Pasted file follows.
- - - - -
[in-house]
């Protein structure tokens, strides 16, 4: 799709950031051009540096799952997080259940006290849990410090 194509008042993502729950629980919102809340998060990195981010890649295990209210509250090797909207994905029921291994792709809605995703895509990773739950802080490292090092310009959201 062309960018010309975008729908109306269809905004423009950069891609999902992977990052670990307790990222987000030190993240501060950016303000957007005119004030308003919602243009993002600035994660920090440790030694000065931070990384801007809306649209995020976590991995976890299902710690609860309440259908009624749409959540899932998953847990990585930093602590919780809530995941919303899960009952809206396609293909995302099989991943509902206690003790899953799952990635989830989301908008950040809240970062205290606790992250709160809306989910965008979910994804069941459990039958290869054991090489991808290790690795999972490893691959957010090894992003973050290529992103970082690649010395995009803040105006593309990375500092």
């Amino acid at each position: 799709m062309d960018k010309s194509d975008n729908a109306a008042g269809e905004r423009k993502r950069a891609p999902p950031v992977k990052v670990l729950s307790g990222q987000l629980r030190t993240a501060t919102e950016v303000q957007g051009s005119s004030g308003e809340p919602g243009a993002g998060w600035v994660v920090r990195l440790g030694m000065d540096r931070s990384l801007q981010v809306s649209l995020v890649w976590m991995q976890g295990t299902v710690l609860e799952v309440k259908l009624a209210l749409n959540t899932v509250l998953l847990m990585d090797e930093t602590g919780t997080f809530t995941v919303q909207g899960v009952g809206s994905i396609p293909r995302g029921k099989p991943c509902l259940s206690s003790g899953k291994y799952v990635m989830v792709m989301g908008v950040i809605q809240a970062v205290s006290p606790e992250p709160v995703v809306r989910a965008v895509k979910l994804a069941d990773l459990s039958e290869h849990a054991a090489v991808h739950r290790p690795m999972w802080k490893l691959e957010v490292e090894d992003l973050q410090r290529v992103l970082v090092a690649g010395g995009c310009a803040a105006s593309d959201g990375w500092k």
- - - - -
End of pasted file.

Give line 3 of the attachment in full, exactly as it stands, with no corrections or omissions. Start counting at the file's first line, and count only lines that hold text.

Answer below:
């Amino acid at each position: 799709m062309d960018k010309s194509d975008n729908a109306a008042g269809e905004r423009k993502r950069a891609p999902p950031v992977k990052v670990l729950s307790g990222q987000l629980r030190t993240a501060t919102e950016v303000q957007g051009s005119s004030g308003e809340p919602g243009a993002g998060w600035v994660v920090r990195l440790g030694m000065d540096r931070s990384l801007q981010v809306s649209l995020v890649w976590m991995q976890g295990t299902v710690l609860e799952v309440k259908l009624a209210l749409n959540t899932v509250l998953l847990m990585d090797e930093t602590g919780t997080f809530t995941v919303q909207g899960v009952g809206s994905i396609p293909r995302g029921k099989p991943c509902l259940s206690s003790g899953k291994y799952v990635m989830v792709m989301g908008v950040i809605q809240a970062v205290s006290p606790e992250p709160v995703v809306r989910a965008v895509k979910l994804a069941d990773l459990s039958e290869h849990a054991a090489v991808h739950r290790p690795m999972w802080k490893l691959e957010v490292e090894d992003l973050q410090r290529v992103l970082v090092a690649g010395g995009c310009a803040a105006s593309d959201g990375w500092k």